Americans are better off now that it’s ending
Obamacare forced Americans to buy government-approved health insurance—a federal command known as the individual mandate—and enforced it by taxing people who are uninsured. Since the Tax Cuts and Jobs Act ended the tax (beginning in 2019), reality has defied every doomsday prediction.
- The ill-conceived mandate failed. The theory behind the individual mandate was that by requiring almost everyone to have insurance coverage, costs would be mitigated by younger, healthier enrollees subsidizing others with expensive insurance claims. In reality, enrollment in Affordable Care Act (ACA) plans by “young invincibles” never kept pace with the level needed to keep premiums stable. Consequently, premiums skyrocketed and insurers left the ACA insurance exchanges in droves. Even Obamacare architect Jonathan Gruber admitted the individual mandate was ineffective, noting that “the mandate penalty had a negligible impact on coverage.”
- Low-income Americans are being rescued from a regressive, unfair tax. Though the individual mandate failed to keep insurance costs low, the tax succeeded in creating hardships for lower-income Americans. According to the Internal Revenue Service, nearly eight in ten taxpayers hit by the tax in 2017 had incomes less than $50,000, and almost half had incomes less than $30,000.
- A mea culpa from CBO? Critics of repealing the individual mandate tax pointed to projections by the Congressional Budget Office (CBO) that ending the mandate would result in higher premiums and millions of Americans forgoing insurance. However, from November 2017 to May 2018, CBO cut its estimate of the number of people who—without the penalty—would choose to be uninsured, while admitting that many of its past predictions of insurance coverage did not come to fruition. Underscoring the uncertainty of its projections, CBO announced recently that it is revamping the economic model the agency uses to project insurance coverage and costs.
- The ranks of the uninsured shrank this year. According to initial data from the Centers for Disease Control, the number of uninsured Americans shrank in 2018 by 1 million to the lowest level in over 20 years, even with repeal of the individual mandate tax on the horizon.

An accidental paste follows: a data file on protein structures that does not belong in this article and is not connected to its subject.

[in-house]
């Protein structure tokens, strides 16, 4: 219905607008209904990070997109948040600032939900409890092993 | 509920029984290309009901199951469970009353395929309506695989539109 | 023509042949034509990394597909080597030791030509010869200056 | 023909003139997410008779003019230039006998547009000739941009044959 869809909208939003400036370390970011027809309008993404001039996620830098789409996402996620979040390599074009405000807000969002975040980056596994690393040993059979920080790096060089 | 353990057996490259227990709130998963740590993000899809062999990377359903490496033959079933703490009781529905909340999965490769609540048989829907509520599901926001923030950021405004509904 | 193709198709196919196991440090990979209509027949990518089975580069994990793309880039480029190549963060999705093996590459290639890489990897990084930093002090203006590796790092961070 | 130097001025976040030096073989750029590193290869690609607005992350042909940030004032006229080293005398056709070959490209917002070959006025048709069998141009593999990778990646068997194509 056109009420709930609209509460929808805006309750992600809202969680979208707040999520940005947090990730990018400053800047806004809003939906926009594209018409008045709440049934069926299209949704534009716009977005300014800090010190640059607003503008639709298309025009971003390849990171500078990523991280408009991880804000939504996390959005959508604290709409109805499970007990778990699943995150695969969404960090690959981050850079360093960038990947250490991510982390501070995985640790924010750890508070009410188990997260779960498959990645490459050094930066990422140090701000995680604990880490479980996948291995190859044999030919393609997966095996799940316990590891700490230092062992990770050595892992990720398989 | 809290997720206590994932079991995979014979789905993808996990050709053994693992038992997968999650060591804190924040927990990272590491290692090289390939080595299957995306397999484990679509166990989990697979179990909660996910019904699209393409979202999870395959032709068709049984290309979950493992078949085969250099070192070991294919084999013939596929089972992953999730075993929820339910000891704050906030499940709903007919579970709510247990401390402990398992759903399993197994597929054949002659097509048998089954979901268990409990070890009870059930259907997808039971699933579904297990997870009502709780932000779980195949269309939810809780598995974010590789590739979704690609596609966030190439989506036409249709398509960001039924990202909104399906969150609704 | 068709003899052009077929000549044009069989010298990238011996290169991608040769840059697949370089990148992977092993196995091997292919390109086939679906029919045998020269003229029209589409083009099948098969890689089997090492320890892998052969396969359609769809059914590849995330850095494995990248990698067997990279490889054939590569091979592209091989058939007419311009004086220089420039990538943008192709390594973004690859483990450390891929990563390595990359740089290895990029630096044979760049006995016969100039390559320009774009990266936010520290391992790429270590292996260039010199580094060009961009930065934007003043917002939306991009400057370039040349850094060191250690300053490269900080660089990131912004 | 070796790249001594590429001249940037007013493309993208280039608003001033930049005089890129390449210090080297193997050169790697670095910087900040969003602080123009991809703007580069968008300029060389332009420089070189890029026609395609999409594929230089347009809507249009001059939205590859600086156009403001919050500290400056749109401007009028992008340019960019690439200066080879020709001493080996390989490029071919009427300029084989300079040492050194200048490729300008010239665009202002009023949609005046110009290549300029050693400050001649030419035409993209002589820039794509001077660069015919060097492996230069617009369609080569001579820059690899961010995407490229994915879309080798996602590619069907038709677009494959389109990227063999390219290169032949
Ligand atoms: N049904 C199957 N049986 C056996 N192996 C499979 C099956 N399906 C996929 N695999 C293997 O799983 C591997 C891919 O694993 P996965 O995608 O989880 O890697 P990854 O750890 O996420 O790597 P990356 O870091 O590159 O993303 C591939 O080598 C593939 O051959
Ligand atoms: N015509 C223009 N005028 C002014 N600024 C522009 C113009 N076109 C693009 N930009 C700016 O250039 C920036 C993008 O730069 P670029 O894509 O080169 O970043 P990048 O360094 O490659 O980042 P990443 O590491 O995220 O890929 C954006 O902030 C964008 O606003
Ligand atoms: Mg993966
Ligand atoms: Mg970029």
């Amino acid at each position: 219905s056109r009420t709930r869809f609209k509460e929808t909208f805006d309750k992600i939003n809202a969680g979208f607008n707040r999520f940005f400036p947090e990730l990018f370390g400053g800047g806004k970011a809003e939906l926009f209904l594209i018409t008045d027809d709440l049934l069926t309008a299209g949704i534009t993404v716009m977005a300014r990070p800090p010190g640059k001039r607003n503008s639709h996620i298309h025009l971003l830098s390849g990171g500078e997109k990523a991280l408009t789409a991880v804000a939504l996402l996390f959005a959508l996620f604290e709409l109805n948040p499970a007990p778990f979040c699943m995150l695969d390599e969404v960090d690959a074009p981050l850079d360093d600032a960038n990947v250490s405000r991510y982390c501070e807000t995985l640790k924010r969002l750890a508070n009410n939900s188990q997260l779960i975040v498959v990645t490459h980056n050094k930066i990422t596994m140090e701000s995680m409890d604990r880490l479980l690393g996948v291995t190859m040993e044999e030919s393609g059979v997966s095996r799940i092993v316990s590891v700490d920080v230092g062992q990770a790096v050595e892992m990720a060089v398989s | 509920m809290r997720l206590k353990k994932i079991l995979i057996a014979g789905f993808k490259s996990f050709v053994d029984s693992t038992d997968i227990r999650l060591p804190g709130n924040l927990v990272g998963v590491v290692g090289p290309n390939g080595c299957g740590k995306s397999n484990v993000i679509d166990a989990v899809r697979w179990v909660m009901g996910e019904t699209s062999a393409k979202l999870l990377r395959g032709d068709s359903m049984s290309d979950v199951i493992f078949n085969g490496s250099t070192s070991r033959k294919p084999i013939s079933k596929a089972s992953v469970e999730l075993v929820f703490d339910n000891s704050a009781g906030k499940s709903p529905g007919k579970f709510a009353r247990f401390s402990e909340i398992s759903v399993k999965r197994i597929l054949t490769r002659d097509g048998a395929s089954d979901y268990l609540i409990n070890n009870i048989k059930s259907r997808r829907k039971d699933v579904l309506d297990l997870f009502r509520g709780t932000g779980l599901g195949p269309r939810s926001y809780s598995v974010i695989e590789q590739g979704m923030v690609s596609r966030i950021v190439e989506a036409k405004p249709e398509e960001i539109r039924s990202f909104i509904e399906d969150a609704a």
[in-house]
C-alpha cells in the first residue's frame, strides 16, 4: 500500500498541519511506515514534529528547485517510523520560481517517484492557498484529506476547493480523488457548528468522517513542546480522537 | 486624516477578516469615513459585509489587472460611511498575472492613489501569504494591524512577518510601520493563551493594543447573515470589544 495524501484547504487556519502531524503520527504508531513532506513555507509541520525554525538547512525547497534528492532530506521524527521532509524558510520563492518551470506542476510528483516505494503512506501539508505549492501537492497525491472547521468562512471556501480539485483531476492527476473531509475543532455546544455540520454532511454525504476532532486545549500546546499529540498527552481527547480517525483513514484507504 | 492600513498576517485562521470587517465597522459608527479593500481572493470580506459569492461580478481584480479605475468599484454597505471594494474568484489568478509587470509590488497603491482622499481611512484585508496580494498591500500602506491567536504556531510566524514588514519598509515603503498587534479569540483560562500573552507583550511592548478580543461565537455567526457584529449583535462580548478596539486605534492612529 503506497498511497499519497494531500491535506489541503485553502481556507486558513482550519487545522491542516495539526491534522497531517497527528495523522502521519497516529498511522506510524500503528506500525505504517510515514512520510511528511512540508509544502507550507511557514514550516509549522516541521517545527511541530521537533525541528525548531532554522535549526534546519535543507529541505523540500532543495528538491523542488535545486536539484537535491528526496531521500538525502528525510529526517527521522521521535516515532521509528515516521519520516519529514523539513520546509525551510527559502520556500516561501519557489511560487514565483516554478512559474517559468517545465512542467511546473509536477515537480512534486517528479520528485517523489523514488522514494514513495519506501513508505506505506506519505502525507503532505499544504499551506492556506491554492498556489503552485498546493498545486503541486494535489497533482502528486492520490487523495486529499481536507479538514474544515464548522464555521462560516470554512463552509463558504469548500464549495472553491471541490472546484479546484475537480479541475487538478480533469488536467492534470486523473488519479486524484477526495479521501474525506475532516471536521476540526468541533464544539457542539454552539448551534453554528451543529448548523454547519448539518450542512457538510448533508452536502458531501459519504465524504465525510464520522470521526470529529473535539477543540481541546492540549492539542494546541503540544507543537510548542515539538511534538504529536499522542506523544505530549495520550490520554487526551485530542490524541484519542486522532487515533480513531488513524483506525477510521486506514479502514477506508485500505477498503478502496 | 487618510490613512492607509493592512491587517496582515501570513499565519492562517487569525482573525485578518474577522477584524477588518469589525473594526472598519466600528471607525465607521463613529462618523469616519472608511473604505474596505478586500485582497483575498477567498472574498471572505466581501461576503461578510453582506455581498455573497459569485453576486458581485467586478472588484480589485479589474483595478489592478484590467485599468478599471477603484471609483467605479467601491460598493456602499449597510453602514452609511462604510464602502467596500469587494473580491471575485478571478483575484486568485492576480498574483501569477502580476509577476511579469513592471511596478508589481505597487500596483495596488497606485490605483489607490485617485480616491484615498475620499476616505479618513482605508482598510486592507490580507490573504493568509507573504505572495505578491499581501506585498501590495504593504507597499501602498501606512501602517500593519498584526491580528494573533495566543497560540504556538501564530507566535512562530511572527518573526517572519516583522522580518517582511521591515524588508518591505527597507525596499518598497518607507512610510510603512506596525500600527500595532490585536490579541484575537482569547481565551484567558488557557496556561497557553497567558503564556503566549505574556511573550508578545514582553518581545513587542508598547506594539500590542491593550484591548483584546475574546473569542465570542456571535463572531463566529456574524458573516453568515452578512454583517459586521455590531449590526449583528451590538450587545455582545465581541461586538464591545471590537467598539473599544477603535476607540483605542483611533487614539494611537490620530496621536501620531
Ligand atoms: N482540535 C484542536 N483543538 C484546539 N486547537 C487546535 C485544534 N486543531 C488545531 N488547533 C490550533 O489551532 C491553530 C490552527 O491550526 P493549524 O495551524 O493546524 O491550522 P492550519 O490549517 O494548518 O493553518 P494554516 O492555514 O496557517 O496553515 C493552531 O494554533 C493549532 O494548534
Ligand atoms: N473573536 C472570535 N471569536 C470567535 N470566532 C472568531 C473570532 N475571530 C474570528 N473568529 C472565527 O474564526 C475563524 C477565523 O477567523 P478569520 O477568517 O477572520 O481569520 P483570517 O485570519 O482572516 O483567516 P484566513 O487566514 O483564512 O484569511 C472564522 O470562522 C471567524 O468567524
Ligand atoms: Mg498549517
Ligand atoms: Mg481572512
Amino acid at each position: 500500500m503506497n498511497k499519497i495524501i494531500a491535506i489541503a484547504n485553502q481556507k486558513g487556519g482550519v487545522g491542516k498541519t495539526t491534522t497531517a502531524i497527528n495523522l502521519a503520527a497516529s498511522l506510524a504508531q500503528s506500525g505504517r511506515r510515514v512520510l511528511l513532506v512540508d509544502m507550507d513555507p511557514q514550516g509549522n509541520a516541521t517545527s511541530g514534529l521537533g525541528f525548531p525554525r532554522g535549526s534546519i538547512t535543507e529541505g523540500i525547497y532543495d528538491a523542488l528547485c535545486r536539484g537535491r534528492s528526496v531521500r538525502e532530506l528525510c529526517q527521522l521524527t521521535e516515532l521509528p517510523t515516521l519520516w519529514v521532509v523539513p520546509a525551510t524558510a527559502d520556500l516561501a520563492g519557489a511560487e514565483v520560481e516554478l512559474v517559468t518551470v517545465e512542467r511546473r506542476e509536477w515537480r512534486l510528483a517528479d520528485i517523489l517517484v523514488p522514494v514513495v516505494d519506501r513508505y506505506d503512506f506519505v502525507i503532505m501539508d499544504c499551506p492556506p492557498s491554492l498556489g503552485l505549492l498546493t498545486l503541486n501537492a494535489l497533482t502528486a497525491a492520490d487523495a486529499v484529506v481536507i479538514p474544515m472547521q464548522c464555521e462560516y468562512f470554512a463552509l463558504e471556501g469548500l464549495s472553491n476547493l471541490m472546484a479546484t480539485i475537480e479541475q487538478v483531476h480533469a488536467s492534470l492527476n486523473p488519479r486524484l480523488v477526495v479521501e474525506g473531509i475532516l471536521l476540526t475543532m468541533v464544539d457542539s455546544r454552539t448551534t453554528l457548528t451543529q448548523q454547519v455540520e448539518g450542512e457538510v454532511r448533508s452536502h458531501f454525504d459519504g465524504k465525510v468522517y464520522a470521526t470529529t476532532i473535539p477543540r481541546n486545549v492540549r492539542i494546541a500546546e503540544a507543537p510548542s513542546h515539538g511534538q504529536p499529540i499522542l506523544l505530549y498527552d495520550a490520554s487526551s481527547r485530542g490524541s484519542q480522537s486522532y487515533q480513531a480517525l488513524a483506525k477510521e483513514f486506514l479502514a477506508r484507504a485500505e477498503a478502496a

- Defying predictions, ACA premiums will be lower for the first time in 2019. In its May 2018 report, CBO projected that 3 million fewer people would have insurance in 2019, mainly because CBO’s now outdated insurance model predicted that ending the tax penalty would result in higher premiums. Specifically, CBO projected a premium increase of 15% in 2019 for ACA benchmark plans, the type of insurance plan used to determine federal premium subsidies. But in reality, premiums for benchmark plans are slated to decline for the first time ever in 2019, by an average of 1.5 percent.
- Americans will also have more insurance choices in 2019. In recent years insurers have been fleeing the ACA exchanges, leaving consumers with fewer choices. In 2018, over half of U.S. counties had only one participating insurer in the ACA exchanges. But in another welcome reversal, the number of single-insurer counties will decline in 2019, the same year the individual mandate tax will end. Insurers are returning to markets they previously abandoned, while others are expanding their service areas.
- People with pre-existing medical conditions continue to be protected. Strong bipartisan support in Congress for maintaining protections for pre-existing conditions ensures that safeguards will continue.
- Americans have greater health care freedom. With the end of the individual mandate tax penalty, Americans will have greater freedom to choose their own insurance arrangement, not because the federal government commands them to do so but because they determine the course that is best for themselves and their family.
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